Skift Take

Calhoun is the second CEO to resign from Boeing over quality concerns and production delays.

Boeing announced a major shake-up of its senior leadership team.

Boeing CEO Dave Calhoun said Monday morning he would step down from the top post at the end of the year. The company didn’t immediately name a successor for Calhoun.

“We are going to fix what isn’t working, and we are going to get our company back on the track towards recovery and stability,” Calhoun wrote in a message to employees Monday morning.

Stan Deal, the CEO of the company’s commercial airplanes division, is retiring. Chief operating officer Stephanie Pope will take over his role.

Board Chair Larry Kellner will not seek re-election, with Steve Mollenkopf, the former CEO of Qualcomm, taking on the post. Mollenkopf will be tasked with finding Calhoun’s successor.

The senior personnel changes are the latest boardroom casualties at Boeing, following an incident onboard an Alaska Airlines plane on January 5, when a door plug blew off mid-flight. The incident brought renewed scrutiny to Boeing, and the FAA grounded the 737 Max 9 for nearly one month.

The National Transportation Safety Board is currently investigating the Alaska incident. A preliminary report the board released in February found that Boeing may have failed to properly reinstall the four bolts required to keep the door plug in tact.

Last month the company removed Ed Clark, the head of its 737 Max program after the Alaska incident.

Following Clark’s departure, Katie Ringgold, who had previously been vice president of 737 Max deliveries, took over his role. The company also created a new executive position for Elizabeth Lund, overseeing quality at Boeing Commercial Airplanes. 

A Promise to Turn Things Around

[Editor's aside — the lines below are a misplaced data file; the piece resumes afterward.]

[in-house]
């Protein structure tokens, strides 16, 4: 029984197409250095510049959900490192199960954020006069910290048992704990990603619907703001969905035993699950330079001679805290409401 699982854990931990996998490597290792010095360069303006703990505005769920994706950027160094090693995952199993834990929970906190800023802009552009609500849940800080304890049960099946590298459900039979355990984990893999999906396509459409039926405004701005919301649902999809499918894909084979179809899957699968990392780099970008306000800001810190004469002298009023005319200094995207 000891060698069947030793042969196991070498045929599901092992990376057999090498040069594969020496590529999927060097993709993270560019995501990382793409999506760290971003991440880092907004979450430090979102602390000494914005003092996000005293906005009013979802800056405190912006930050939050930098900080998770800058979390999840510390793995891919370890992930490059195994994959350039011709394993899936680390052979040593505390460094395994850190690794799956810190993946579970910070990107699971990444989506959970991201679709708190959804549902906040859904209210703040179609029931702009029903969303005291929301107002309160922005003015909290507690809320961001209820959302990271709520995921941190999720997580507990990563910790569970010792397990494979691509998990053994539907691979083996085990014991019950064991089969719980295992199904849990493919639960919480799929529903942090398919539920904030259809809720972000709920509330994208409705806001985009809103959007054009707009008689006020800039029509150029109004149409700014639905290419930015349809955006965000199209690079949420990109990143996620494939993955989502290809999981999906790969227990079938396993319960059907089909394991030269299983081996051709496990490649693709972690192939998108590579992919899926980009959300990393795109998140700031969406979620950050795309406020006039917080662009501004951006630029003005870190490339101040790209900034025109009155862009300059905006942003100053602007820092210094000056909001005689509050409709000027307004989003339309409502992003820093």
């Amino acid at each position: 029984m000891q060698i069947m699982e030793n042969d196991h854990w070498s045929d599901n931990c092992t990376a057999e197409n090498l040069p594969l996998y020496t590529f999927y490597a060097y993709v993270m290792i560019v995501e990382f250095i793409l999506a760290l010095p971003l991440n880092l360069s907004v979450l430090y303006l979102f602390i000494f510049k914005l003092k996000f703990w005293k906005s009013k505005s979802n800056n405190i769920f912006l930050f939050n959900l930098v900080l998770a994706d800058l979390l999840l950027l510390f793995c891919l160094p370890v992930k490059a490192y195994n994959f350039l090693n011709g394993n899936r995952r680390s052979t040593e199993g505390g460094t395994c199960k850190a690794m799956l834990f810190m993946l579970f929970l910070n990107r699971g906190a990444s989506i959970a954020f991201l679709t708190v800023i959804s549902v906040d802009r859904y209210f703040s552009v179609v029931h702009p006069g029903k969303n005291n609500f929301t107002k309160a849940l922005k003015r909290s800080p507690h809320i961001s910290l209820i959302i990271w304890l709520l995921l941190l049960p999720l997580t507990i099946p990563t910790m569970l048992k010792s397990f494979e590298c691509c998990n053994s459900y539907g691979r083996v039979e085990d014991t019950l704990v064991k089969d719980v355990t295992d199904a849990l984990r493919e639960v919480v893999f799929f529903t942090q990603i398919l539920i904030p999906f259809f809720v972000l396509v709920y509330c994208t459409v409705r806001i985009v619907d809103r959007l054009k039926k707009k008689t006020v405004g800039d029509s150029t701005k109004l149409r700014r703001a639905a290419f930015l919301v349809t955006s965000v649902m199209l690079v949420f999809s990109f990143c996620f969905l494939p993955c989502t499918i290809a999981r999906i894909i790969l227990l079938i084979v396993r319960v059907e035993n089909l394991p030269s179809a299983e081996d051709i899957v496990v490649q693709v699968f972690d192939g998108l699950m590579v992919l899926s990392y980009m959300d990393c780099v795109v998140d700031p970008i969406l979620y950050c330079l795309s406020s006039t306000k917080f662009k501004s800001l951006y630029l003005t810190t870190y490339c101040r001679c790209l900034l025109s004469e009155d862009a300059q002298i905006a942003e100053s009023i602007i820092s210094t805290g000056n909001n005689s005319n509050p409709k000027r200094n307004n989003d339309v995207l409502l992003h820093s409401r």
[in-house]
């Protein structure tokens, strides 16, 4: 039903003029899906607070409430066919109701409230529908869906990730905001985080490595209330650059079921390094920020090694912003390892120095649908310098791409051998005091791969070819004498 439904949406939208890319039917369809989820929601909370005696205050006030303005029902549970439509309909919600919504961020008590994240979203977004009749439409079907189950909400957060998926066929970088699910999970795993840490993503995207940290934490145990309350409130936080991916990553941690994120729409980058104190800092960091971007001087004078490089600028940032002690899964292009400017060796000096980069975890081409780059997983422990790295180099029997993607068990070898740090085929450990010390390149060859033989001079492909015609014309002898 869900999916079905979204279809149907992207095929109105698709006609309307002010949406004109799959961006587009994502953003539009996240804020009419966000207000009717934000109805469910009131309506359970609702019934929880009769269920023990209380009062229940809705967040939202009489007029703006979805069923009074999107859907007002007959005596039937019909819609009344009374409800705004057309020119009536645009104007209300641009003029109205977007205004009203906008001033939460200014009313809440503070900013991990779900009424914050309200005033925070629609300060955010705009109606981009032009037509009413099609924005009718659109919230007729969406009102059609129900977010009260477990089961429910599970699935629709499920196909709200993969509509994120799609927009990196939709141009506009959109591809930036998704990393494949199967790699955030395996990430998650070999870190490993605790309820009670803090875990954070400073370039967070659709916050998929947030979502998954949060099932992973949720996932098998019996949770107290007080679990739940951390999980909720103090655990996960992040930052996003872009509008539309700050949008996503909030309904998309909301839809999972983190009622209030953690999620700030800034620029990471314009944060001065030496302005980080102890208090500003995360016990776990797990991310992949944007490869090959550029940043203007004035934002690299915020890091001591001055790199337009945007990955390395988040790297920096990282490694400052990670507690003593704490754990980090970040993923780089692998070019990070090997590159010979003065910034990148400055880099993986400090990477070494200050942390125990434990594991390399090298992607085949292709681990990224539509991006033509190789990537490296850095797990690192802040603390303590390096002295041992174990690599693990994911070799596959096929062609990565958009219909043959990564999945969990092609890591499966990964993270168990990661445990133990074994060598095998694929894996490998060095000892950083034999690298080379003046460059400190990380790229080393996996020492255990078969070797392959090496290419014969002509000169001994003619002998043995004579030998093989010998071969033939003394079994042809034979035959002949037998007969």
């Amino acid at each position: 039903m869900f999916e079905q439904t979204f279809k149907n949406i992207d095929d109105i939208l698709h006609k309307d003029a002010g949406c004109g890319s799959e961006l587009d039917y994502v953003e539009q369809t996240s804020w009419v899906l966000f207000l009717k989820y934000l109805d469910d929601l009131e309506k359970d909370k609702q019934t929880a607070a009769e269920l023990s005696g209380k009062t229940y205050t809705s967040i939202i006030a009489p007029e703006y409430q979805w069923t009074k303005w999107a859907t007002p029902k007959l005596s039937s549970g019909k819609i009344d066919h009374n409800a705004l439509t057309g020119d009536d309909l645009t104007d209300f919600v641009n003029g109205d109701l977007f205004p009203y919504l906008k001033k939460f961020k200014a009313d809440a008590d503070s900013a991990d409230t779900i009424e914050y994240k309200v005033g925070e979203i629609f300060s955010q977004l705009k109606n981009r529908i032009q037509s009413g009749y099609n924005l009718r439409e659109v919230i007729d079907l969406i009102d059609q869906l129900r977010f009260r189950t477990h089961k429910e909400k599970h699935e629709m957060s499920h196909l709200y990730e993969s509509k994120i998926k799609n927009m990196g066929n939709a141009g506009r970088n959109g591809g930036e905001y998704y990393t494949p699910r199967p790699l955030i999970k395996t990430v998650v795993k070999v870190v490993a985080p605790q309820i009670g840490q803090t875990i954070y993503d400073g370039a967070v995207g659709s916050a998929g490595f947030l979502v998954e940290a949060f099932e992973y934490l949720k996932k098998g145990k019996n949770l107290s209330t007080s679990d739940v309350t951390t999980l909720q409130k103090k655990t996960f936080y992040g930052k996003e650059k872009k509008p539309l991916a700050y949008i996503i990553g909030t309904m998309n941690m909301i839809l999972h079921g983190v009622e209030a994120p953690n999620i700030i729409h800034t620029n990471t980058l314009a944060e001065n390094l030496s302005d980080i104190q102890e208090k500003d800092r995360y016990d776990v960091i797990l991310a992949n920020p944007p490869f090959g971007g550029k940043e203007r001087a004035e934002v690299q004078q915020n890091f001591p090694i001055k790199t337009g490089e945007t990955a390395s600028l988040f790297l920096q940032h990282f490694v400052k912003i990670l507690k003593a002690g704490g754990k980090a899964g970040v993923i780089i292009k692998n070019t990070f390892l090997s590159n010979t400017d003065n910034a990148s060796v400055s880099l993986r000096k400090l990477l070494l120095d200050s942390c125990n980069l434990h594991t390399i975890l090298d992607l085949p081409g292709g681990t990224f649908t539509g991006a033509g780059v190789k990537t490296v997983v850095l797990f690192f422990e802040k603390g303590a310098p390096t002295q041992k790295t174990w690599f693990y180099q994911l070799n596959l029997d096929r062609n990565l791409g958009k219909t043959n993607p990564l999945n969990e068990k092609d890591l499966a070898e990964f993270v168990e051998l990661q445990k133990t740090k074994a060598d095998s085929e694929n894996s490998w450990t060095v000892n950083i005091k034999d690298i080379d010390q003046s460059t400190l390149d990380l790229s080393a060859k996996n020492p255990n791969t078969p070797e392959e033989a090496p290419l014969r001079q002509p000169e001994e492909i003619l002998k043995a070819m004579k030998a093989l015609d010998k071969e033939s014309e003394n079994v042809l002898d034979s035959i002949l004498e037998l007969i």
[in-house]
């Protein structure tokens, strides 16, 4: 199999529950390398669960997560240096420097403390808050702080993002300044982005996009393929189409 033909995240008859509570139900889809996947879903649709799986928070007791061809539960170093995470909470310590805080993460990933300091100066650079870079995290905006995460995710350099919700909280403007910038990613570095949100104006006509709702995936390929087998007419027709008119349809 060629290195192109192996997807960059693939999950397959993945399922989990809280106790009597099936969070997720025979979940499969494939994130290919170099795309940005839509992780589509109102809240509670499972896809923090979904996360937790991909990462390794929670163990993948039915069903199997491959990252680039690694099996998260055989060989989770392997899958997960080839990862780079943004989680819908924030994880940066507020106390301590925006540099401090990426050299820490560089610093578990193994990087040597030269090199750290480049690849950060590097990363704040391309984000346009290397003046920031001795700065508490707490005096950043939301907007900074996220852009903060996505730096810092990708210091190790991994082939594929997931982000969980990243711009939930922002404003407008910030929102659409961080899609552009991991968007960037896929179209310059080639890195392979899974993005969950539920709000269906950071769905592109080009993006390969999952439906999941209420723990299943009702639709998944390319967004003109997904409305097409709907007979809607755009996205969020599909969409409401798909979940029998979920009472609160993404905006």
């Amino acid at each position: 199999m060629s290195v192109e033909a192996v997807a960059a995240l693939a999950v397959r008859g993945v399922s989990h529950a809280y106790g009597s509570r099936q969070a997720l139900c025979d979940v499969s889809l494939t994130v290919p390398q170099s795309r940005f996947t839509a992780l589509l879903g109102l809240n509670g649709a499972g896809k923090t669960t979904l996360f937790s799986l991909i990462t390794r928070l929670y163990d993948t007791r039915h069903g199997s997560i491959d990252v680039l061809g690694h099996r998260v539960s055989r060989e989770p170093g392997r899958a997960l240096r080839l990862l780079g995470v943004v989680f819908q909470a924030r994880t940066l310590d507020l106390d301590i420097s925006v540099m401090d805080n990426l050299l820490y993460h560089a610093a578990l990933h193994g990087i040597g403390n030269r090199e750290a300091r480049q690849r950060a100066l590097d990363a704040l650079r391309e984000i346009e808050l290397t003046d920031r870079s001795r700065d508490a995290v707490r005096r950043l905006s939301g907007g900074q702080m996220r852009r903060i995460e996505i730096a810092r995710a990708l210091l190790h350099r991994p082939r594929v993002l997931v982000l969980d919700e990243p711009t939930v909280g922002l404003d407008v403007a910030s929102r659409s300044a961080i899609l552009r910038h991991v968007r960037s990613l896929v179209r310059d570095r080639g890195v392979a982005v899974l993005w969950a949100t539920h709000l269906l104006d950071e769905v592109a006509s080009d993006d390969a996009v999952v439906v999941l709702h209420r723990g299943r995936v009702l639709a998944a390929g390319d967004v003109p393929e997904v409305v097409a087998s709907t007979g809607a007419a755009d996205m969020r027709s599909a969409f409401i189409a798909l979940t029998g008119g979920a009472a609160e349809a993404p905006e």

Calhoun, who had been a long-time board member, became Boeing’s CEO in 2020, as the company was reeling from the fallout of two fatal crashes with the Max 8. His predecessor, Dennis Muilenburg, was ousted due to the the numerous issues with the 737 Max rollout.

During that time, Boeing drew the ire of lawmakers after an employee testified to Congress that the plane maker had ignored safety concerns when building the 737 Max.

Calhoun was tasked with leading the company through the Max 8 crisis and turn Boeing’s culture around. He is now the second chief executive to leave Boeing over quality and production issues.

“As we begin this period of transition, I want to assure you, we will remain squarely focused on completing the work we have done together to return our company to stability after the extraordinary challenges of the past five years, with safety and quality at the forefront of everything that we do,” Calhoun wrote.

In recent weeks, Calhoun had been under intense pressure — major airline CEOs and Washington had become increasingly critical of the company. Ryanair CEO Michael O’Leary slammed Boeing’s corporate culture and recent decision making in an interview with Skift last week. A group of airline CEOs also requested a meeting with Boeing’s board last week, according to The Wall Street Journal.

O’Leary commented on the Boeing changes in a video released on X on Monday, where he was critical of Deal. Boeing’s issues with certification delays have forced carriers like Ryanair, United and Southwest to cut flights and slow hiring.

“Stan Deal has done a great sales job for Boeing for many years,” O’Leary said. “But he’s not the person to turn around the operation in Seattle and that’s where most of the problems have been in recent years.”


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Tags: 737 max, airplanes, Boeing, Boeing CEO Dave Calhoun, stan deal

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